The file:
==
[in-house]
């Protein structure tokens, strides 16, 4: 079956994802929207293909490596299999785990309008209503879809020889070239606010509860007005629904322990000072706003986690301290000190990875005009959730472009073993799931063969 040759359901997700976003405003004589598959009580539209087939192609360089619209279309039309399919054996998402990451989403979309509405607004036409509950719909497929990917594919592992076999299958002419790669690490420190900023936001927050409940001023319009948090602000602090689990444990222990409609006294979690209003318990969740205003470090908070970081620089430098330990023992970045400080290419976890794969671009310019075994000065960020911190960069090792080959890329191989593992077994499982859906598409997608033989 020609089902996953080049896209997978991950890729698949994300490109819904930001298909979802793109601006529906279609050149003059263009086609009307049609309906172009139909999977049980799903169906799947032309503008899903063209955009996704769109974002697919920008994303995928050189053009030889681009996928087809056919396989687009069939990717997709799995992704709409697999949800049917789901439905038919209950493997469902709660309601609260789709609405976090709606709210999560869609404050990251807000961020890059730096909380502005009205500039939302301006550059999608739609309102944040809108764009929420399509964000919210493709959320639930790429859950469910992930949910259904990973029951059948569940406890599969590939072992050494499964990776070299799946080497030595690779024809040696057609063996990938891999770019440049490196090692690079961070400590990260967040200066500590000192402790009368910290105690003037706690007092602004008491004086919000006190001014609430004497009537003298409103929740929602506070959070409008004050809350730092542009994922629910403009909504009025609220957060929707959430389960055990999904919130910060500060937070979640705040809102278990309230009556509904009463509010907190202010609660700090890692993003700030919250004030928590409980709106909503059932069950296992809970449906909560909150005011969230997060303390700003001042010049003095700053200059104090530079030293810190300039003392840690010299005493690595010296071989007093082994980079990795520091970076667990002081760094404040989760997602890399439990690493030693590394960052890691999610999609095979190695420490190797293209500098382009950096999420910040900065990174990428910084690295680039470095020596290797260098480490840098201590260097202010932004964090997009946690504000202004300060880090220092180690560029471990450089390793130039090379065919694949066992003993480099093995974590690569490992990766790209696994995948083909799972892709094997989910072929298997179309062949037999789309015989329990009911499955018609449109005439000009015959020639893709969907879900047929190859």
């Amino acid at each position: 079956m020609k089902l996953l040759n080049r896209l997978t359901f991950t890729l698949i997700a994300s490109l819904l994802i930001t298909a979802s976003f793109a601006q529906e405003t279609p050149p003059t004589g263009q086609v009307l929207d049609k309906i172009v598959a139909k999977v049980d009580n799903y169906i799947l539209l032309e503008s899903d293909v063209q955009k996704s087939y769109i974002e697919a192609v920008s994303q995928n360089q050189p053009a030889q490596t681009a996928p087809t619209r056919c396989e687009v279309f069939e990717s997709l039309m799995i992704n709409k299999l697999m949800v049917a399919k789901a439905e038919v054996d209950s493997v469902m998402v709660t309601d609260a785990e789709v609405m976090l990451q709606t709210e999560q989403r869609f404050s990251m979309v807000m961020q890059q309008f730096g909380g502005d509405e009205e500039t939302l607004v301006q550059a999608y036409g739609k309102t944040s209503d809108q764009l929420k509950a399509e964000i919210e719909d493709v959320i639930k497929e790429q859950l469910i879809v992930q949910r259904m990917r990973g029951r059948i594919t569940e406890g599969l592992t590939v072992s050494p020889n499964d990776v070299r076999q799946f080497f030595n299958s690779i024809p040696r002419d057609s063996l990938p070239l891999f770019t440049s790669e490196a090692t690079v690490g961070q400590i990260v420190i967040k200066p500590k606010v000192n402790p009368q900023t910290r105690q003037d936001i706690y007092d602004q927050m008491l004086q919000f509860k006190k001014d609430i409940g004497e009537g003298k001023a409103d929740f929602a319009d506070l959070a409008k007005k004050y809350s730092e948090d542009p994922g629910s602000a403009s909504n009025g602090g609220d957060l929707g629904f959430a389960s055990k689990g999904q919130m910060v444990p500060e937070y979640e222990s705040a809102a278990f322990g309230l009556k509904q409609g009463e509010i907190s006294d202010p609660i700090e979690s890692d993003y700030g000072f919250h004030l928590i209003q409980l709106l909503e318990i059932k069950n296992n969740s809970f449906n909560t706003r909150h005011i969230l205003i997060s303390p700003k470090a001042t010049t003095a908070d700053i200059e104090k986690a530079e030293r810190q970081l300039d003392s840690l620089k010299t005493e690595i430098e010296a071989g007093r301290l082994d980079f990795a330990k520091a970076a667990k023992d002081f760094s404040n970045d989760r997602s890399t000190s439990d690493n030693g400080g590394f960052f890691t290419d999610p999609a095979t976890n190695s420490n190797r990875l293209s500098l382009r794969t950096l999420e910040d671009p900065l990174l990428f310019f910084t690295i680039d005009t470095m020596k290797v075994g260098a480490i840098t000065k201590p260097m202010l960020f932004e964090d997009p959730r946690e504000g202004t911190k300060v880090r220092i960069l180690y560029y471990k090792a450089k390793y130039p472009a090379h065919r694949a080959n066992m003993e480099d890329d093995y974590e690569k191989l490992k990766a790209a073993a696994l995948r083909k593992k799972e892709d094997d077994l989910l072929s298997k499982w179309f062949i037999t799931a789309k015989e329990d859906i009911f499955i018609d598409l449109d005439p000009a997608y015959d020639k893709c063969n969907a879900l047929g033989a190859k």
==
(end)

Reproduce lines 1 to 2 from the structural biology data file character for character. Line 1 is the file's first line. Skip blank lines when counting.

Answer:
[in-house]
């Protein structure tokens, strides 16, 4: 079956994802929207293909490596299999785990309008209503879809020889070239606010509860007005629904322990000072706003986690301290000190990875005009959730472009073993799931063969 040759359901997700976003405003004589598959009580539209087939192609360089619209279309039309399919054996998402990451989403979309509405607004036409509950719909497929990917594919592992076999299958002419790669690490420190900023936001927050409940001023319009948090602000602090689990444990222990409609006294979690209003318990969740205003470090908070970081620089430098330990023992970045400080290419976890794969671009310019075994000065960020911190960069090792080959890329191989593992077994499982859906598409997608033989 020609089902996953080049896209997978991950890729698949994300490109819904930001298909979802793109601006529906279609050149003059263009086609009307049609309906172009139909999977049980799903169906799947032309503008899903063209955009996704769109974002697919920008994303995928050189053009030889681009996928087809056919396989687009069939990717997709799995992704709409697999949800049917789901439905038919209950493997469902709660309601609260789709609405976090709606709210999560869609404050990251807000961020890059730096909380502005009205500039939302301006550059999608739609309102944040809108764009929420399509964000919210493709959320639930790429859950469910992930949910259904990973029951059948569940406890599969590939072992050494499964990776070299799946080497030595690779024809040696057609063996990938891999770019440049490196090692690079961070400590990260967040200066500590000192402790009368910290105690003037706690007092602004008491004086919000006190001014609430004497009537003298409103929740929602506070959070409008004050809350730092542009994922629910403009909504009025609220957060929707959430389960055990999904919130910060500060937070979640705040809102278990309230009556509904009463509010907190202010609660700090890692993003700030919250004030928590409980709106909503059932069950296992809970449906909560909150005011969230997060303390700003001042010049003095700053200059104090530079030293810190300039003392840690010299005493690595010296071989007093082994980079990795520091970076667990002081760094404040989760997602890399439990690493030693590394960052890691999610999609095979190695420490190797293209500098382009950096999420910040900065990174990428910084690295680039470095020596290797260098480490840098201590260097202010932004964090997009946690504000202004300060880090220092180690560029471990450089390793130039090379065919694949066992003993480099093995974590690569490992990766790209696994995948083909799972892709094997989910072929298997179309062949037999789309015989329990009911499955018609449109005439000009015959020639893709969907879900047929190859």